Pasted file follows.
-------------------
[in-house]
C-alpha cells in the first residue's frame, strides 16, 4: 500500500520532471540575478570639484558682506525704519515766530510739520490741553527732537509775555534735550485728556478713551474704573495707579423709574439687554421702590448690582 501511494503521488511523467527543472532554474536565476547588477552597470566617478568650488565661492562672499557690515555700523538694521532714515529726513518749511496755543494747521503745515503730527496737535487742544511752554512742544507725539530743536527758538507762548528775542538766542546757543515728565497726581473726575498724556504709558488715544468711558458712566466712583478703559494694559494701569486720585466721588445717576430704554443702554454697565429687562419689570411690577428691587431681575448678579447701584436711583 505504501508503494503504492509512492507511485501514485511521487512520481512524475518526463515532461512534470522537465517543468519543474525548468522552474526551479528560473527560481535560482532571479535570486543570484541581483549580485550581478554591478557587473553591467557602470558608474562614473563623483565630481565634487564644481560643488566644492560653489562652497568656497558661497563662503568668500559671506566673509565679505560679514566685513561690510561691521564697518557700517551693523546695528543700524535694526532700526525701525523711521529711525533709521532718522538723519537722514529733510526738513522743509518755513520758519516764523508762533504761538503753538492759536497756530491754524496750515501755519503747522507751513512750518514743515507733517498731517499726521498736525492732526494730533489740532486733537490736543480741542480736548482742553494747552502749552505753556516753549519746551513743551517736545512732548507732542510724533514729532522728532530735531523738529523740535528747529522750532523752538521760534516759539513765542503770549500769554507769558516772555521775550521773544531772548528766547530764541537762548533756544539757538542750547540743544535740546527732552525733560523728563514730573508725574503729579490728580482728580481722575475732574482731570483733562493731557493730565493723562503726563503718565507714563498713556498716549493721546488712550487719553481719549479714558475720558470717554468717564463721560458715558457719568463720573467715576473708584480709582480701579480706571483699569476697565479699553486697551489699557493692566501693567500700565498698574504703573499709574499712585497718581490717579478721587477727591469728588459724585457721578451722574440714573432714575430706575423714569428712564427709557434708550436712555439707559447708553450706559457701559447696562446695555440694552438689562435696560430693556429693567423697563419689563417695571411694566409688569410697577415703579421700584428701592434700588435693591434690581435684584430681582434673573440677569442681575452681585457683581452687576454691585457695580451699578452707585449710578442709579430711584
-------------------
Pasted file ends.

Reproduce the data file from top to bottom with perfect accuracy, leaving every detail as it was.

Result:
[in-house]
C-alpha cells in the first residue's frame, strides 16, 4: 500500500520532471540575478570639484558682506525704519515766530510739520490741553527732537509775555534735550485728556478713551474704573495707579423709574439687554421702590448690582 501511494503521488511523467527543472532554474536565476547588477552597470566617478568650488565661492562672499557690515555700523538694521532714515529726513518749511496755543494747521503745515503730527496737535487742544511752554512742544507725539530743536527758538507762548528775542538766542546757543515728565497726581473726575498724556504709558488715544468711558458712566466712583478703559494694559494701569486720585466721588445717576430704554443702554454697565429687562419689570411690577428691587431681575448678579447701584436711583 505504501508503494503504492509512492507511485501514485511521487512520481512524475518526463515532461512534470522537465517543468519543474525548468522552474526551479528560473527560481535560482532571479535570486543570484541581483549580485550581478554591478557587473553591467557602470558608474562614473563623483565630481565634487564644481560643488566644492560653489562652497568656497558661497563662503568668500559671506566673509565679505560679514566685513561690510561691521564697518557700517551693523546695528543700524535694526532700526525701525523711521529711525533709521532718522538723519537722514529733510526738513522743509518755513520758519516764523508762533504761538503753538492759536497756530491754524496750515501755519503747522507751513512750518514743515507733517498731517499726521498736525492732526494730533489740532486733537490736543480741542480736548482742553494747552502749552505753556516753549519746551513743551517736545512732548507732542510724533514729532522728532530735531523738529523740535528747529522750532523752538521760534516759539513765542503770549500769554507769558516772555521775550521773544531772548528766547530764541537762548533756544539757538542750547540743544535740546527732552525733560523728563514730573508725574503729579490728580482728580481722575475732574482731570483733562493731557493730565493723562503726563503718565507714563498713556498716549493721546488712550487719553481719549479714558475720558470717554468717564463721560458715558457719568463720573467715576473708584480709582480701579480706571483699569476697565479699553486697551489699557493692566501693567500700565498698574504703573499709574499712585497718581490717579478721587477727591469728588459724585457721578451722574440714573432714575430706575423714569428712564427709557434708550436712555439707559447708553450706559457701559447696562446695555440694552438689562435696560430693556429693567423697563419689563417695571411694566409688569410697577415703579421700584428701592434700588435693591434690581435684584430681582434673573440677569442681575452681585457683581452687576454691585457695580451699578452707585449710578442709579430711584